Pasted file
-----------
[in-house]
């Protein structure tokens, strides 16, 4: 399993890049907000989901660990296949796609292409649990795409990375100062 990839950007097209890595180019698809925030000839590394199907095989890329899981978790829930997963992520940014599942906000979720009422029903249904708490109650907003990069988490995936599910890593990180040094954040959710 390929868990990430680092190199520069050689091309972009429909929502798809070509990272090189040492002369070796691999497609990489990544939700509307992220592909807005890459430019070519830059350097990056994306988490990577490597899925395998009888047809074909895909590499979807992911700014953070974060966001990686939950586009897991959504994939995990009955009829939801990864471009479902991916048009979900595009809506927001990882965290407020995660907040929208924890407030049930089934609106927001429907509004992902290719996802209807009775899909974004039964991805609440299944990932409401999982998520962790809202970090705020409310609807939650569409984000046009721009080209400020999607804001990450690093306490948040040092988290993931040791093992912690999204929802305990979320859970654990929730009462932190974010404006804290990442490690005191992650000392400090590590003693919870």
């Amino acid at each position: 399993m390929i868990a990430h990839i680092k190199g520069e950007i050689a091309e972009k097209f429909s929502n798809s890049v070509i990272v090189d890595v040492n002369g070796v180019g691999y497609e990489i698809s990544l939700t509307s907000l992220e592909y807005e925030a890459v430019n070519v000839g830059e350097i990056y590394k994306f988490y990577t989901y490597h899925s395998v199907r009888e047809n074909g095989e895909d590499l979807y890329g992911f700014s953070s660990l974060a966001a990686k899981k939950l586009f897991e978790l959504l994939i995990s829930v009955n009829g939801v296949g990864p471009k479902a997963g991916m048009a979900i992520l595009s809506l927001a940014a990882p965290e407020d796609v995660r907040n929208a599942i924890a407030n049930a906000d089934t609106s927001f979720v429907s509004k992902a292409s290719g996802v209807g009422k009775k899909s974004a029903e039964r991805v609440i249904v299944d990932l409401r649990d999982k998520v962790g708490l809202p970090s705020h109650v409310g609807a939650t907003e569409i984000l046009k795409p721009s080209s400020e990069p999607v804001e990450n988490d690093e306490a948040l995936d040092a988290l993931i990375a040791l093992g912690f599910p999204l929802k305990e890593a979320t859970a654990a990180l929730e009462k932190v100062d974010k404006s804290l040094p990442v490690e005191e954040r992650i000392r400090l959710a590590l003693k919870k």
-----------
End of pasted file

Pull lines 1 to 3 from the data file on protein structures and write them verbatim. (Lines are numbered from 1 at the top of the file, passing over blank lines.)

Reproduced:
[in-house]
């Protein structure tokens, strides 16, 4: 399993890049907000989901660990296949796609292409649990795409990375100062 990839950007097209890595180019698809925030000839590394199907095989890329899981978790829930997963992520940014599942906000979720009422029903249904708490109650907003990069988490995936599910890593990180040094954040959710 390929868990990430680092190199520069050689091309972009429909929502798809070509990272090189040492002369070796691999497609990489990544939700509307992220592909807005890459430019070519830059350097990056994306988490990577490597899925395998009888047809074909895909590499979807992911700014953070974060966001990686939950586009897991959504994939995990009955009829939801990864471009479902991916048009979900595009809506927001990882965290407020995660907040929208924890407030049930089934609106927001429907509004992902290719996802209807009775899909974004039964991805609440299944990932409401999982998520962790809202970090705020409310609807939650569409984000046009721009080209400020999607804001990450690093306490948040040092988290993931040791093992912690999204929802305990979320859970654990929730009462932190974010404006804290990442490690005191992650000392400090590590003693919870």
């Amino acid at each position: 399993m390929i868990a990430h990839i680092k190199g520069e950007i050689a091309e972009k097209f429909s929502n798809s890049v070509i990272v090189d890595v040492n002369g070796v180019g691999y497609e990489i698809s990544l939700t509307s907000l992220e592909y807005e925030a890459v430019n070519v000839g830059e350097i990056y590394k994306f988490y990577t989901y490597h899925s395998v199907r009888e047809n074909g095989e895909d590499l979807y890329g992911f700014s953070s660990l974060a966001a990686k899981k939950l586009f897991e978790l959504l994939i995990s829930v009955n009829g939801v296949g990864p471009k479902a997963g991916m048009a979900i992520l595009s809506l927001a940014a990882p965290e407020d796609v995660r907040n929208a599942i924890a407030n049930a906000d089934t609106s927001f979720v429907s509004k992902a292409s290719g996802v209807g009422k009775k899909s974004a029903e039964r991805v609440i249904v299944d990932l409401r649990d999982k998520v962790g708490l809202p970090s705020h109650v409310g609807a939650t907003e569409i984000l046009k795409p721009s080209s400020e990069p999607v804001e990450n988490d690093e306490a948040l995936d040092a988290l993931i990375a040791l093992g912690f599910p999204l929802k305990e890593a979320t859970a654990a990180l929730e009462k932190v100062d974010k404006s804290l040094p990442v490690e005191e954040r992650i000392r400090l959710a590590l003693k919870k």